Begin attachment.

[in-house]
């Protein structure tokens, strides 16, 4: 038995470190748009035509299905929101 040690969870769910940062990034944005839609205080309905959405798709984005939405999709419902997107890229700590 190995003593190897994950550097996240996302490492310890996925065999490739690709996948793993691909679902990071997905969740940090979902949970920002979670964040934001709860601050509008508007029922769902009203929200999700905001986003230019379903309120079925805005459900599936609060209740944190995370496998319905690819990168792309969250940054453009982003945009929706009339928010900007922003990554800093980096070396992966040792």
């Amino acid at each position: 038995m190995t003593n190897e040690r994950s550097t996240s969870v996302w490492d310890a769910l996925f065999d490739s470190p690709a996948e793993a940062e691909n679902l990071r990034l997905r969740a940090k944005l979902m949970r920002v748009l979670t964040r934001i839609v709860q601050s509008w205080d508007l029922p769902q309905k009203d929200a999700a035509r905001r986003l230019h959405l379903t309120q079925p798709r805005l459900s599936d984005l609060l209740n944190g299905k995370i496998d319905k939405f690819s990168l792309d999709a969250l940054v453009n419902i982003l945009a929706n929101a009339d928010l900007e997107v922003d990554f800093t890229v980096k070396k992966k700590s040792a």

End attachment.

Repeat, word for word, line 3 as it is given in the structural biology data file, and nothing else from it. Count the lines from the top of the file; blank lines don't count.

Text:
């Amino acid at each position: 038995m190995t003593n190897e040690r994950s550097t996240s969870v996302w490492d310890a769910l996925f065999d490739s470190p690709a996948e793993a940062e691909n679902l990071r990034l997905r969740a940090k944005l979902m949970r920002v748009l979670t964040r934001i839609v709860q601050s509008w205080d508007l029922p769902q309905k009203d929200a999700a035509r905001r986003l230019h959405l379903t309120q079925p798709r805005l459900s599936d984005l609060l209740n944190g299905k995370i496998d319905k939405f690819s990168l792309d999709a969250l940054v453009n419902i982003l945009a929706n929101a009339d928010l900007e997107v922003d990554f800093t890229v980096k070396k992966k700590s040792a």